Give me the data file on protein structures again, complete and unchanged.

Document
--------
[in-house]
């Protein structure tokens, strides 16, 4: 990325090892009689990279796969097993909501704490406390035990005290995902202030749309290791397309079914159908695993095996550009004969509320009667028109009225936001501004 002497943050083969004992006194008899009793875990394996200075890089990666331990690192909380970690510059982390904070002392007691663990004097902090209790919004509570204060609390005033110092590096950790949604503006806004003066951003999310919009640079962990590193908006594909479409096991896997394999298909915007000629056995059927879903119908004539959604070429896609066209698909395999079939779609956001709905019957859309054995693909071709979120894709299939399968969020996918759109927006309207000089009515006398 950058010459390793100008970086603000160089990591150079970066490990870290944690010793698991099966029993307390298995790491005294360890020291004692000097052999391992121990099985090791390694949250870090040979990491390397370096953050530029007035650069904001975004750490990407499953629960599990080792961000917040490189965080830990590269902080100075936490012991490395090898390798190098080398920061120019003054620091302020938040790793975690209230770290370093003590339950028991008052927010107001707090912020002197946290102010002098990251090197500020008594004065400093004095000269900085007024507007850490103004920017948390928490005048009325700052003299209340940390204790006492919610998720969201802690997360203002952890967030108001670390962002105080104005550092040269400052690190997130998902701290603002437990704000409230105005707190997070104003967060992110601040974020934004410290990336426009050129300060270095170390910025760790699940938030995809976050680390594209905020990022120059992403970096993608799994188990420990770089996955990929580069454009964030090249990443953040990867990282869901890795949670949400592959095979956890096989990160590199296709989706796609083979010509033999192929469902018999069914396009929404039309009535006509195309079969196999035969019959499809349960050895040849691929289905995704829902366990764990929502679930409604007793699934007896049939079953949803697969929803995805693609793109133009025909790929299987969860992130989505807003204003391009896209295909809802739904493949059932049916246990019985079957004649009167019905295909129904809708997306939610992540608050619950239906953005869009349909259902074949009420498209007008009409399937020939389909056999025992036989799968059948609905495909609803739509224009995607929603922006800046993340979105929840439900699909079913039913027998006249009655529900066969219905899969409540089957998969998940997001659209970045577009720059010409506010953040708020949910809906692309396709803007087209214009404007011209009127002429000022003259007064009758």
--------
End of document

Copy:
[in-house]
């Protein structure tokens, strides 16, 4: 990325090892009689990279796969097993909501704490406390035990005290995902202030749309290791397309079914159908695993095996550009004969509320009667028109009225936001501004 002497943050083969004992006194008899009793875990394996200075890089990666331990690192909380970690510059982390904070002392007691663990004097902090209790919004509570204060609390005033110092590096950790949604503006806004003066951003999310919009640079962990590193908006594909479409096991896997394999298909915007000629056995059927879903119908004539959604070429896609066209698909395999079939779609956001709905019957859309054995693909071709979120894709299939399968969020996918759109927006309207000089009515006398 950058010459390793100008970086603000160089990591150079970066490990870290944690010793698991099966029993307390298995790491005294360890020291004692000097052999391992121990099985090791390694949250870090040979990491390397370096953050530029007035650069904001975004750490990407499953629960599990080792961000917040490189965080830990590269902080100075936490012991490395090898390798190098080398920061120019003054620091302020938040790793975690209230770290370093003590339950028991008052927010107001707090912020002197946290102010002098990251090197500020008594004065400093004095000269900085007024507007850490103004920017948390928490005048009325700052003299209340940390204790006492919610998720969201802690997360203002952890967030108001670390962002105080104005550092040269400052690190997130998902701290603002437990704000409230105005707190997070104003967060992110601040974020934004410290990336426009050129300060270095170390910025760790699940938030995809976050680390594209905020990022120059992403970096993608799994188990420990770089996955990929580069454009964030090249990443953040990867990282869901890795949670949400592959095979956890096989990160590199296709989706796609083979010509033999192929469902018999069914396009929404039309009535006509195309079969196999035969019959499809349960050895040849691929289905995704829902366990764990929502679930409604007793699934007896049939079953949803697969929803995805693609793109133009025909790929299987969860992130989505807003204003391009896209295909809802739904493949059932049916246990019985079957004649009167019905295909129904809708997306939610992540608050619950239906953005869009349909259902074949009420498209007008009409399937020939389909056999025992036989799968059948609905495909609803739509224009995607929603922006800046993340979105929840439900699909079913039913027998006249009655529900066969219905899969409540089957998969998940997001659209970045577009720059010409506010953040708020949910809906692309396709803007087209214009404007011209009127002429000022003259007064009758």